Project Management: The 7 Most Important Project Management Skills
Managing a project from start to finish isn’t a simple task. Project Managers are responsible for the success of a project and achieve this by managing teams, communicating with upper management, delegating, organising and much more. Whether you are new to project management or have been managing projects for years, there are a few key skills that every Project Manager should develop. Here are the 7 most important project management skills:
A Project Manager is not only in charge of seeing a project through to its successful completion but is also responsible for leading a team to achieve that goal. Project managers have to have strong interpersonal and leadership skills in order to successfully motivate and delegate within a team to get the job done.
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Having successful communication with everyone involved with the project including members of the team, stakeholders, upper management, and clients is essential to your success as a Project Manager. Communication skills are arguably the most important skills any leader can possess.
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Planning and Goal-setting
Managing a project often means mapping out not only the final goal: completing the project, but every step along the way as well. Mastering goal-setting is a feat every Project Manager could benefit from. Using goal-setting tools such as starting with your end goal in mind and moving backward, attaching a reward or feeling to your end goal and creating goals that are Specific, Measurable, Attainable, Realistic and Time-bound (SMART) can help with the goal-setting process.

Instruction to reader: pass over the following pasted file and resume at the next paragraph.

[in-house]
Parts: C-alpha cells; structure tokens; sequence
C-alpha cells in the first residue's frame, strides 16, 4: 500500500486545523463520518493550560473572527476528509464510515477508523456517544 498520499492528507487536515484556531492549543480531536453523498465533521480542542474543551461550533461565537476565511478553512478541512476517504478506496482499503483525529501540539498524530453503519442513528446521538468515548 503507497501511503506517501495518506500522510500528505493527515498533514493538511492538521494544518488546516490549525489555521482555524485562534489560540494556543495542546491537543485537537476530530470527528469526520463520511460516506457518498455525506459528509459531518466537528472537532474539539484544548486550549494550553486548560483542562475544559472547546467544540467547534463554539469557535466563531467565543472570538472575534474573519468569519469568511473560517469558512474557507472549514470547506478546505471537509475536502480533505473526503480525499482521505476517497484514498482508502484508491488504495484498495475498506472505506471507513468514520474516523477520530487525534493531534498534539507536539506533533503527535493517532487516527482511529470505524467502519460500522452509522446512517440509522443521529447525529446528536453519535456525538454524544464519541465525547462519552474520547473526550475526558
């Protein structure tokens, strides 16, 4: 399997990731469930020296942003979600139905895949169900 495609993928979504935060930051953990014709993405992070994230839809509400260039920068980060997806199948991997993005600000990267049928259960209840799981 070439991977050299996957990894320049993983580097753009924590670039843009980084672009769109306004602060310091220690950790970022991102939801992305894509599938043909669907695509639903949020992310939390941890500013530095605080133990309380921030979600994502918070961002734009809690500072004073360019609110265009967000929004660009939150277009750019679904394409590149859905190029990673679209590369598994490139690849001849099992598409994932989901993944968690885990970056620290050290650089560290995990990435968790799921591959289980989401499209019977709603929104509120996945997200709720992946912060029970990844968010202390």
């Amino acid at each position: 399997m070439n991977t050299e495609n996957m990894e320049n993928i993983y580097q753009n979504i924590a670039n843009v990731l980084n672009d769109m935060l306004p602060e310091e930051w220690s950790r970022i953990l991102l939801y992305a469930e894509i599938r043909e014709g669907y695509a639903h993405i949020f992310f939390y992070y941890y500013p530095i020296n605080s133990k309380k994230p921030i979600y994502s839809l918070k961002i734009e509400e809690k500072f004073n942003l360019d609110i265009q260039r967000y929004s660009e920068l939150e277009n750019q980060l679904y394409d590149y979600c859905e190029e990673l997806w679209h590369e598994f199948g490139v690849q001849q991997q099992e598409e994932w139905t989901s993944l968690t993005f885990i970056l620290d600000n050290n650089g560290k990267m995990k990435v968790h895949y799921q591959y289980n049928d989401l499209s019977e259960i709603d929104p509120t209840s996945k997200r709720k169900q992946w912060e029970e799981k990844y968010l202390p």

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Managing one’s own time can be difficult in itself, but managing the schedules and deadlines of an entire team of people can be a challenge for Project Managers with a gap in their time-management skills. Making everyone aware of schedules, having a collaborative list of tasks and deadlines and having regular meetings are all great ways to keep up with tasks and effectively manage time.
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In project management, managing risk refers to the process in which you identify, analyse, and minimise potential challenges and problems that could negatively impact the success of a project or deflect it from reaching its ultimate goal. These risks can be found anywhere from potential inter-team conflict to budgeting issues. If project risks aren’t identified, avoided or rectified, projects can go over budget, become delayed, or even brought to a complete standstill. Avoiding and managing risk should not only occur before work on the project begins but throughout the process and even following its completion.
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As much as Project Managers can prepare for problems with good risk management, issues and challenges are inevitable and it is up to Project Managers to properly manage them. Small problems most often lead to conflict because those in charge were unable to come up with a workable solution. Creative problem solving, an in-demand skill for all project managers, requires training in skills such as decision making, collaboration, conflict analysis, and emotional intelligence.
Project managers must be able to use critical thinking skills to analyse how a team might work, how all aspects of a project will come together, which areas team members are strong in versus where they need to develop as well as being self-critical. Self-reflection lets us prepare for how we will likely handle challenging or unexpected scenarios a project may throw at us. In any situation in which you as a Project Manager are required to make a decision, ensure you gather all the relevant information and go through it with a critical eye. Sorting information into parts, comparing and analysing it often helps you come up with a brand new outlook or idea that, without thinking critically, may not have come to you.
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